It’s an anomaly for someone to earn unequivocal respect from all circles of life, especially in the divisive world we live in today, but Nipsey Hussle did just that.
A true visionary, his only goal was to uplift, inspire his fans and empower everyone around him. In front of my eyes, Nipsey turned down millions of dollars and a path to instant fame in order to control his destiny with something he unequivocally believed in: full ownership.
The Marathon is much more than a clothing line, brand, or album title. It’s a way of life. Nipsey valued investing in his budding empire over chasing short-term gains. He envisioned building a dynasty for his family, friends, and partners for generations to come, and in a short time, he accomplished that. While he had the material possessions every rapper aspires to have, he also invested in his Los Angeles community, from cellphone stores and startups to buying the shopping center he made famous.
We first connected and put together the Bullets Ain’t Got No Name mixtape series in the late 2000s. This relationship later blossomed into a business alliance after Nipsey’s business partner Jorge Peniche reached out and asked if I’d be interested in managing Nip and partnering with All Money In. I didn’t have any desire to deal with the nuances of managing an artist, but Peniche said they had a different idea of how a partnership could work.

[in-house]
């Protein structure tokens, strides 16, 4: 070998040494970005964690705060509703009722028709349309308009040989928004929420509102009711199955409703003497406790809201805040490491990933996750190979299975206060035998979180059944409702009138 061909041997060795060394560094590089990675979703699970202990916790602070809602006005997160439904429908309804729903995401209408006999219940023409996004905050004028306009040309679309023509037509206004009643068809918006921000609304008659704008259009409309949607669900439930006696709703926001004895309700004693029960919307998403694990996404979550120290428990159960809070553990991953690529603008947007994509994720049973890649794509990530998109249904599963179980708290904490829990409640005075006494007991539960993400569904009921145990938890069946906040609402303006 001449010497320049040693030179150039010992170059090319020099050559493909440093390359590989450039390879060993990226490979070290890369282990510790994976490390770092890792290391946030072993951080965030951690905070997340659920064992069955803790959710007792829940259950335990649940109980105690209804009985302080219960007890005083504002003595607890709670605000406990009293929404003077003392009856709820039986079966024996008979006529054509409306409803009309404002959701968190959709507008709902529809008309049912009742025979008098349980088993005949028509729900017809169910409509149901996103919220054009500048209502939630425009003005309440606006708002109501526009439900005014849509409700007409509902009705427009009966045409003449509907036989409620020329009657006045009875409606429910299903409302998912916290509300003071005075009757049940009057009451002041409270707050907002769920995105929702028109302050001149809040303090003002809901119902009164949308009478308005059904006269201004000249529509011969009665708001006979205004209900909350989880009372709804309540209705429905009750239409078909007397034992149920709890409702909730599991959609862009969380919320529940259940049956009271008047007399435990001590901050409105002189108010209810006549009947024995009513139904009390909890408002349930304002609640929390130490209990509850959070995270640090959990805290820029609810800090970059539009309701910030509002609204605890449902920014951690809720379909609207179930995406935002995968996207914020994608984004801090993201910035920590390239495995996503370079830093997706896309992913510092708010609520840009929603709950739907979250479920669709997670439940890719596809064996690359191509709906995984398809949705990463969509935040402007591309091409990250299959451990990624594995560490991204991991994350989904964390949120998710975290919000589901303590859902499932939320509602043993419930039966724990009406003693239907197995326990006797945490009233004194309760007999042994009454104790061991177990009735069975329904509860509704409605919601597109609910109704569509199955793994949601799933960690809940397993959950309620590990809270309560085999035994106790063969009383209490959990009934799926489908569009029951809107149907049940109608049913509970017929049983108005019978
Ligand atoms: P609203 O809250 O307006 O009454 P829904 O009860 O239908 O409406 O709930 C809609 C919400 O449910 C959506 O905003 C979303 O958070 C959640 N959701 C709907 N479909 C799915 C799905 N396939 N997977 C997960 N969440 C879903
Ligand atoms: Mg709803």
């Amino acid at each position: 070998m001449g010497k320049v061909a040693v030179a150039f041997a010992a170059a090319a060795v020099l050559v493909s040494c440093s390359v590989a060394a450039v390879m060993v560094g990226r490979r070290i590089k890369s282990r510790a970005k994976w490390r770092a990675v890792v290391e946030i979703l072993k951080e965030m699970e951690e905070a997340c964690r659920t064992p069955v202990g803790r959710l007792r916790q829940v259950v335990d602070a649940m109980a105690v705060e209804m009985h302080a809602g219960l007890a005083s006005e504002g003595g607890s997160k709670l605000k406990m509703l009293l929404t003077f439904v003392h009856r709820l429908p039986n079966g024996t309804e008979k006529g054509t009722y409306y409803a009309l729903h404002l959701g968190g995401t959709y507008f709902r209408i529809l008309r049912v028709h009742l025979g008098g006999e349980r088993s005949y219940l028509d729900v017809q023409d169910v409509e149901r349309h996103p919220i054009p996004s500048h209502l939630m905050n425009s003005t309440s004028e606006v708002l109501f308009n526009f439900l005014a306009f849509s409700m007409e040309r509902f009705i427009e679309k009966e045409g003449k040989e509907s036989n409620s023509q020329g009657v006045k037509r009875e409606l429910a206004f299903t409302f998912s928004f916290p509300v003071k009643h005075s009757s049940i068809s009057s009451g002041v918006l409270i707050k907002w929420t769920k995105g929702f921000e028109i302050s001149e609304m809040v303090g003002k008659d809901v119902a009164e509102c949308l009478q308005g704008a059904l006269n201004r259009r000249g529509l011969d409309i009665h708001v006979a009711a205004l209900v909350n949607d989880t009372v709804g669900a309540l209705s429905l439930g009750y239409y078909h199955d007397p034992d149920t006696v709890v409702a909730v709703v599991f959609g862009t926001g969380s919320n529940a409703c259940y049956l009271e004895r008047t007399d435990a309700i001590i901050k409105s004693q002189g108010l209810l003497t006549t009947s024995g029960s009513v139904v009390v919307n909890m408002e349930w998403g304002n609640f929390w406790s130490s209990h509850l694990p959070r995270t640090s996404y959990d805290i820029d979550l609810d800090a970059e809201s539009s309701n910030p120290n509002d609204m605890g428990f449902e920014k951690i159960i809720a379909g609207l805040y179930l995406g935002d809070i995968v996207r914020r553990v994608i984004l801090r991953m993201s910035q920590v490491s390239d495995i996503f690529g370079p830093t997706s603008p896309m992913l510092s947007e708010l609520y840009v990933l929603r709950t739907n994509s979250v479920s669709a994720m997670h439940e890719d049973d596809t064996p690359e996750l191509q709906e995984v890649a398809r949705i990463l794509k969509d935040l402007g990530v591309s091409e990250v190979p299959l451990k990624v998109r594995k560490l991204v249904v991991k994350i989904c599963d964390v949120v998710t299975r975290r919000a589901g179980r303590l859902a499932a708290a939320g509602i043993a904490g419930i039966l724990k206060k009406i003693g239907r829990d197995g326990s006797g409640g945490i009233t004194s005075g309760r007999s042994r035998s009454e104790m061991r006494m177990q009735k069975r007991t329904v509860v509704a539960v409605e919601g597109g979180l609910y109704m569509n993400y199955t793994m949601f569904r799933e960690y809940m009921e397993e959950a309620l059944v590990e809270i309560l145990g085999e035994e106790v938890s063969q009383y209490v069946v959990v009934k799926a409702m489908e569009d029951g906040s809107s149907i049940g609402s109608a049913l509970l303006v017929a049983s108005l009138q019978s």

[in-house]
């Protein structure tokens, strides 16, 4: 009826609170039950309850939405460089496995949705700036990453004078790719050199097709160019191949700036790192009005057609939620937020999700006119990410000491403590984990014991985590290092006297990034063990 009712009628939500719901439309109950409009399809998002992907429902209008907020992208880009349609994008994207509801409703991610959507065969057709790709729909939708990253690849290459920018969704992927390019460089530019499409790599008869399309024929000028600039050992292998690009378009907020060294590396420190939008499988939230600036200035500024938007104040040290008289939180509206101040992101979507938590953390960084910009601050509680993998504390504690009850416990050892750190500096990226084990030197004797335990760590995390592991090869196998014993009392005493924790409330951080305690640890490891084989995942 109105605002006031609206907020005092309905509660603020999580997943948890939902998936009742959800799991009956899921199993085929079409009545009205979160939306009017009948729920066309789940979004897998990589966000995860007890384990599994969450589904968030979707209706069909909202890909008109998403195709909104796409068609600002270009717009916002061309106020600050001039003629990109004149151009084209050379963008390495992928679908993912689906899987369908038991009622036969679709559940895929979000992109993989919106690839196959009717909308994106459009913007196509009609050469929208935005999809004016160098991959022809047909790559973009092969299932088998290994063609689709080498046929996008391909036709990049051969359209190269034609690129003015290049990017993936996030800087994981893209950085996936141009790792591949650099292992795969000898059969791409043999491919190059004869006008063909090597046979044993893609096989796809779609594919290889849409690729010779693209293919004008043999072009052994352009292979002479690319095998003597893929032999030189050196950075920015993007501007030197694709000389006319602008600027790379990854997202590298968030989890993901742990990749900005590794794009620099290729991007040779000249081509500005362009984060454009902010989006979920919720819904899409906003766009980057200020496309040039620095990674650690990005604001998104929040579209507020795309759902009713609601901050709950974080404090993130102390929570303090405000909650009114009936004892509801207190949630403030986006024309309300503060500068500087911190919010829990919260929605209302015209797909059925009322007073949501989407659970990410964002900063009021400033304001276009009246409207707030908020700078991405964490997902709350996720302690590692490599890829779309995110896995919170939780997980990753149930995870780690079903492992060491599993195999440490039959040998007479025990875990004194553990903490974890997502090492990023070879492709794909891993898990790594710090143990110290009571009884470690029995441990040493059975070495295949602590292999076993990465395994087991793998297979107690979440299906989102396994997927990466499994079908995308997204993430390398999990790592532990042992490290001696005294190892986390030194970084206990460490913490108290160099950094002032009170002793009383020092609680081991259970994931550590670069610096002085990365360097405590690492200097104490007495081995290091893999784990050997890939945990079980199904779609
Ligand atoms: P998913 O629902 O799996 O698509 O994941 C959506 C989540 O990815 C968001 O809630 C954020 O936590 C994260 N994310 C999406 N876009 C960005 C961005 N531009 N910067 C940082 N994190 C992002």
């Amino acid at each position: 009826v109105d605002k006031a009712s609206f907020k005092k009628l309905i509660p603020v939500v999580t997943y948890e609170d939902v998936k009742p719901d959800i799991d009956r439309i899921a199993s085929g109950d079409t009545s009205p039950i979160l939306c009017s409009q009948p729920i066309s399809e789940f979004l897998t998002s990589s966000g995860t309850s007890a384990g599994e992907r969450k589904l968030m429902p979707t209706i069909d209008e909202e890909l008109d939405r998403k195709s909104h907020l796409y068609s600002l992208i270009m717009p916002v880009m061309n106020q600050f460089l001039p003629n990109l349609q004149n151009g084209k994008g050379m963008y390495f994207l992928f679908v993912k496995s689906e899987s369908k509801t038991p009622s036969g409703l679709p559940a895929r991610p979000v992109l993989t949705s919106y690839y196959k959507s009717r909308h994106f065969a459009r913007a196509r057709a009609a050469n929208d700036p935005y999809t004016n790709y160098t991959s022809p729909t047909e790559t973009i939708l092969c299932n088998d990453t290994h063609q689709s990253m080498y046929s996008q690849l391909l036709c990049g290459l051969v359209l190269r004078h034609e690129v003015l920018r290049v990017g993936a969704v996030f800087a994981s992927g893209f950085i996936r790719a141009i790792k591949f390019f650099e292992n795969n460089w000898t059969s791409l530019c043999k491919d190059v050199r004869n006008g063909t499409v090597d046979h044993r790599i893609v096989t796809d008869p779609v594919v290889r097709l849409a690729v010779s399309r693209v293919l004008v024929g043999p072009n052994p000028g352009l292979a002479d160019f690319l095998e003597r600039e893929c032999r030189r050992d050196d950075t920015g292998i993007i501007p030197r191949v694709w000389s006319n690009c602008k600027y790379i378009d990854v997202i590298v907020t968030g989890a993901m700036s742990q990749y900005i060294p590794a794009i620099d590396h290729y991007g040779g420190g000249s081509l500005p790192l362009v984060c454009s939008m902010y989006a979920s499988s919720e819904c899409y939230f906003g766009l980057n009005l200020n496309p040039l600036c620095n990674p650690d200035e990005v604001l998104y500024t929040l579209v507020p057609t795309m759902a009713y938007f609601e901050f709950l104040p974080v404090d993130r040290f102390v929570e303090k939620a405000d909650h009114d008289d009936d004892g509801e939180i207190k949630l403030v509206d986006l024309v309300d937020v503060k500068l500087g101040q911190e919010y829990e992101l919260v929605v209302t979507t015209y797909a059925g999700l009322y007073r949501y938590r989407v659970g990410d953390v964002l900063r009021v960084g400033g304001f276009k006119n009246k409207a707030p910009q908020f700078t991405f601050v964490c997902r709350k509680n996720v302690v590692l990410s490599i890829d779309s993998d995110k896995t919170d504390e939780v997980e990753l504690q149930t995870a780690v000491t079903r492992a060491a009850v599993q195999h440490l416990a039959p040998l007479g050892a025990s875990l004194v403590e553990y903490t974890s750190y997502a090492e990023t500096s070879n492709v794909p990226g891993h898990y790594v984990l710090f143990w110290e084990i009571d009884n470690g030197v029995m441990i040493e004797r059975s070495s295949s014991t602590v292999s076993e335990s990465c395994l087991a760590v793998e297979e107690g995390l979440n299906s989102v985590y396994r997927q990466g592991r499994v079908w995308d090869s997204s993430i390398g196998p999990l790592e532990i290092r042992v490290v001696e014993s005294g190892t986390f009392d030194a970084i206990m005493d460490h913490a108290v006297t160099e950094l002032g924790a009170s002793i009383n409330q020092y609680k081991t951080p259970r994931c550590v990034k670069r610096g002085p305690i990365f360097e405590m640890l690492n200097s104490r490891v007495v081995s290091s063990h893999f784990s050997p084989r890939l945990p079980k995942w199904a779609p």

Nipsey and I shared a DIY mentality and vision for the future. We both went at it on our own with full ownership and control over our ventures, cutting out the “middlemen.” Despite our successes, we both were somewhat industry outcasts and found comfort outside the norms. Nip’s energy and aura were like no other. He explained to me his vision, what he needed, and assured me it wasn’t about typical day-to-day management. He had put his friends and family in place to handle that and just needed my support with strategy, relationships, and infrastructure to help fulfill his vision. He had conceived of the plan, he explained…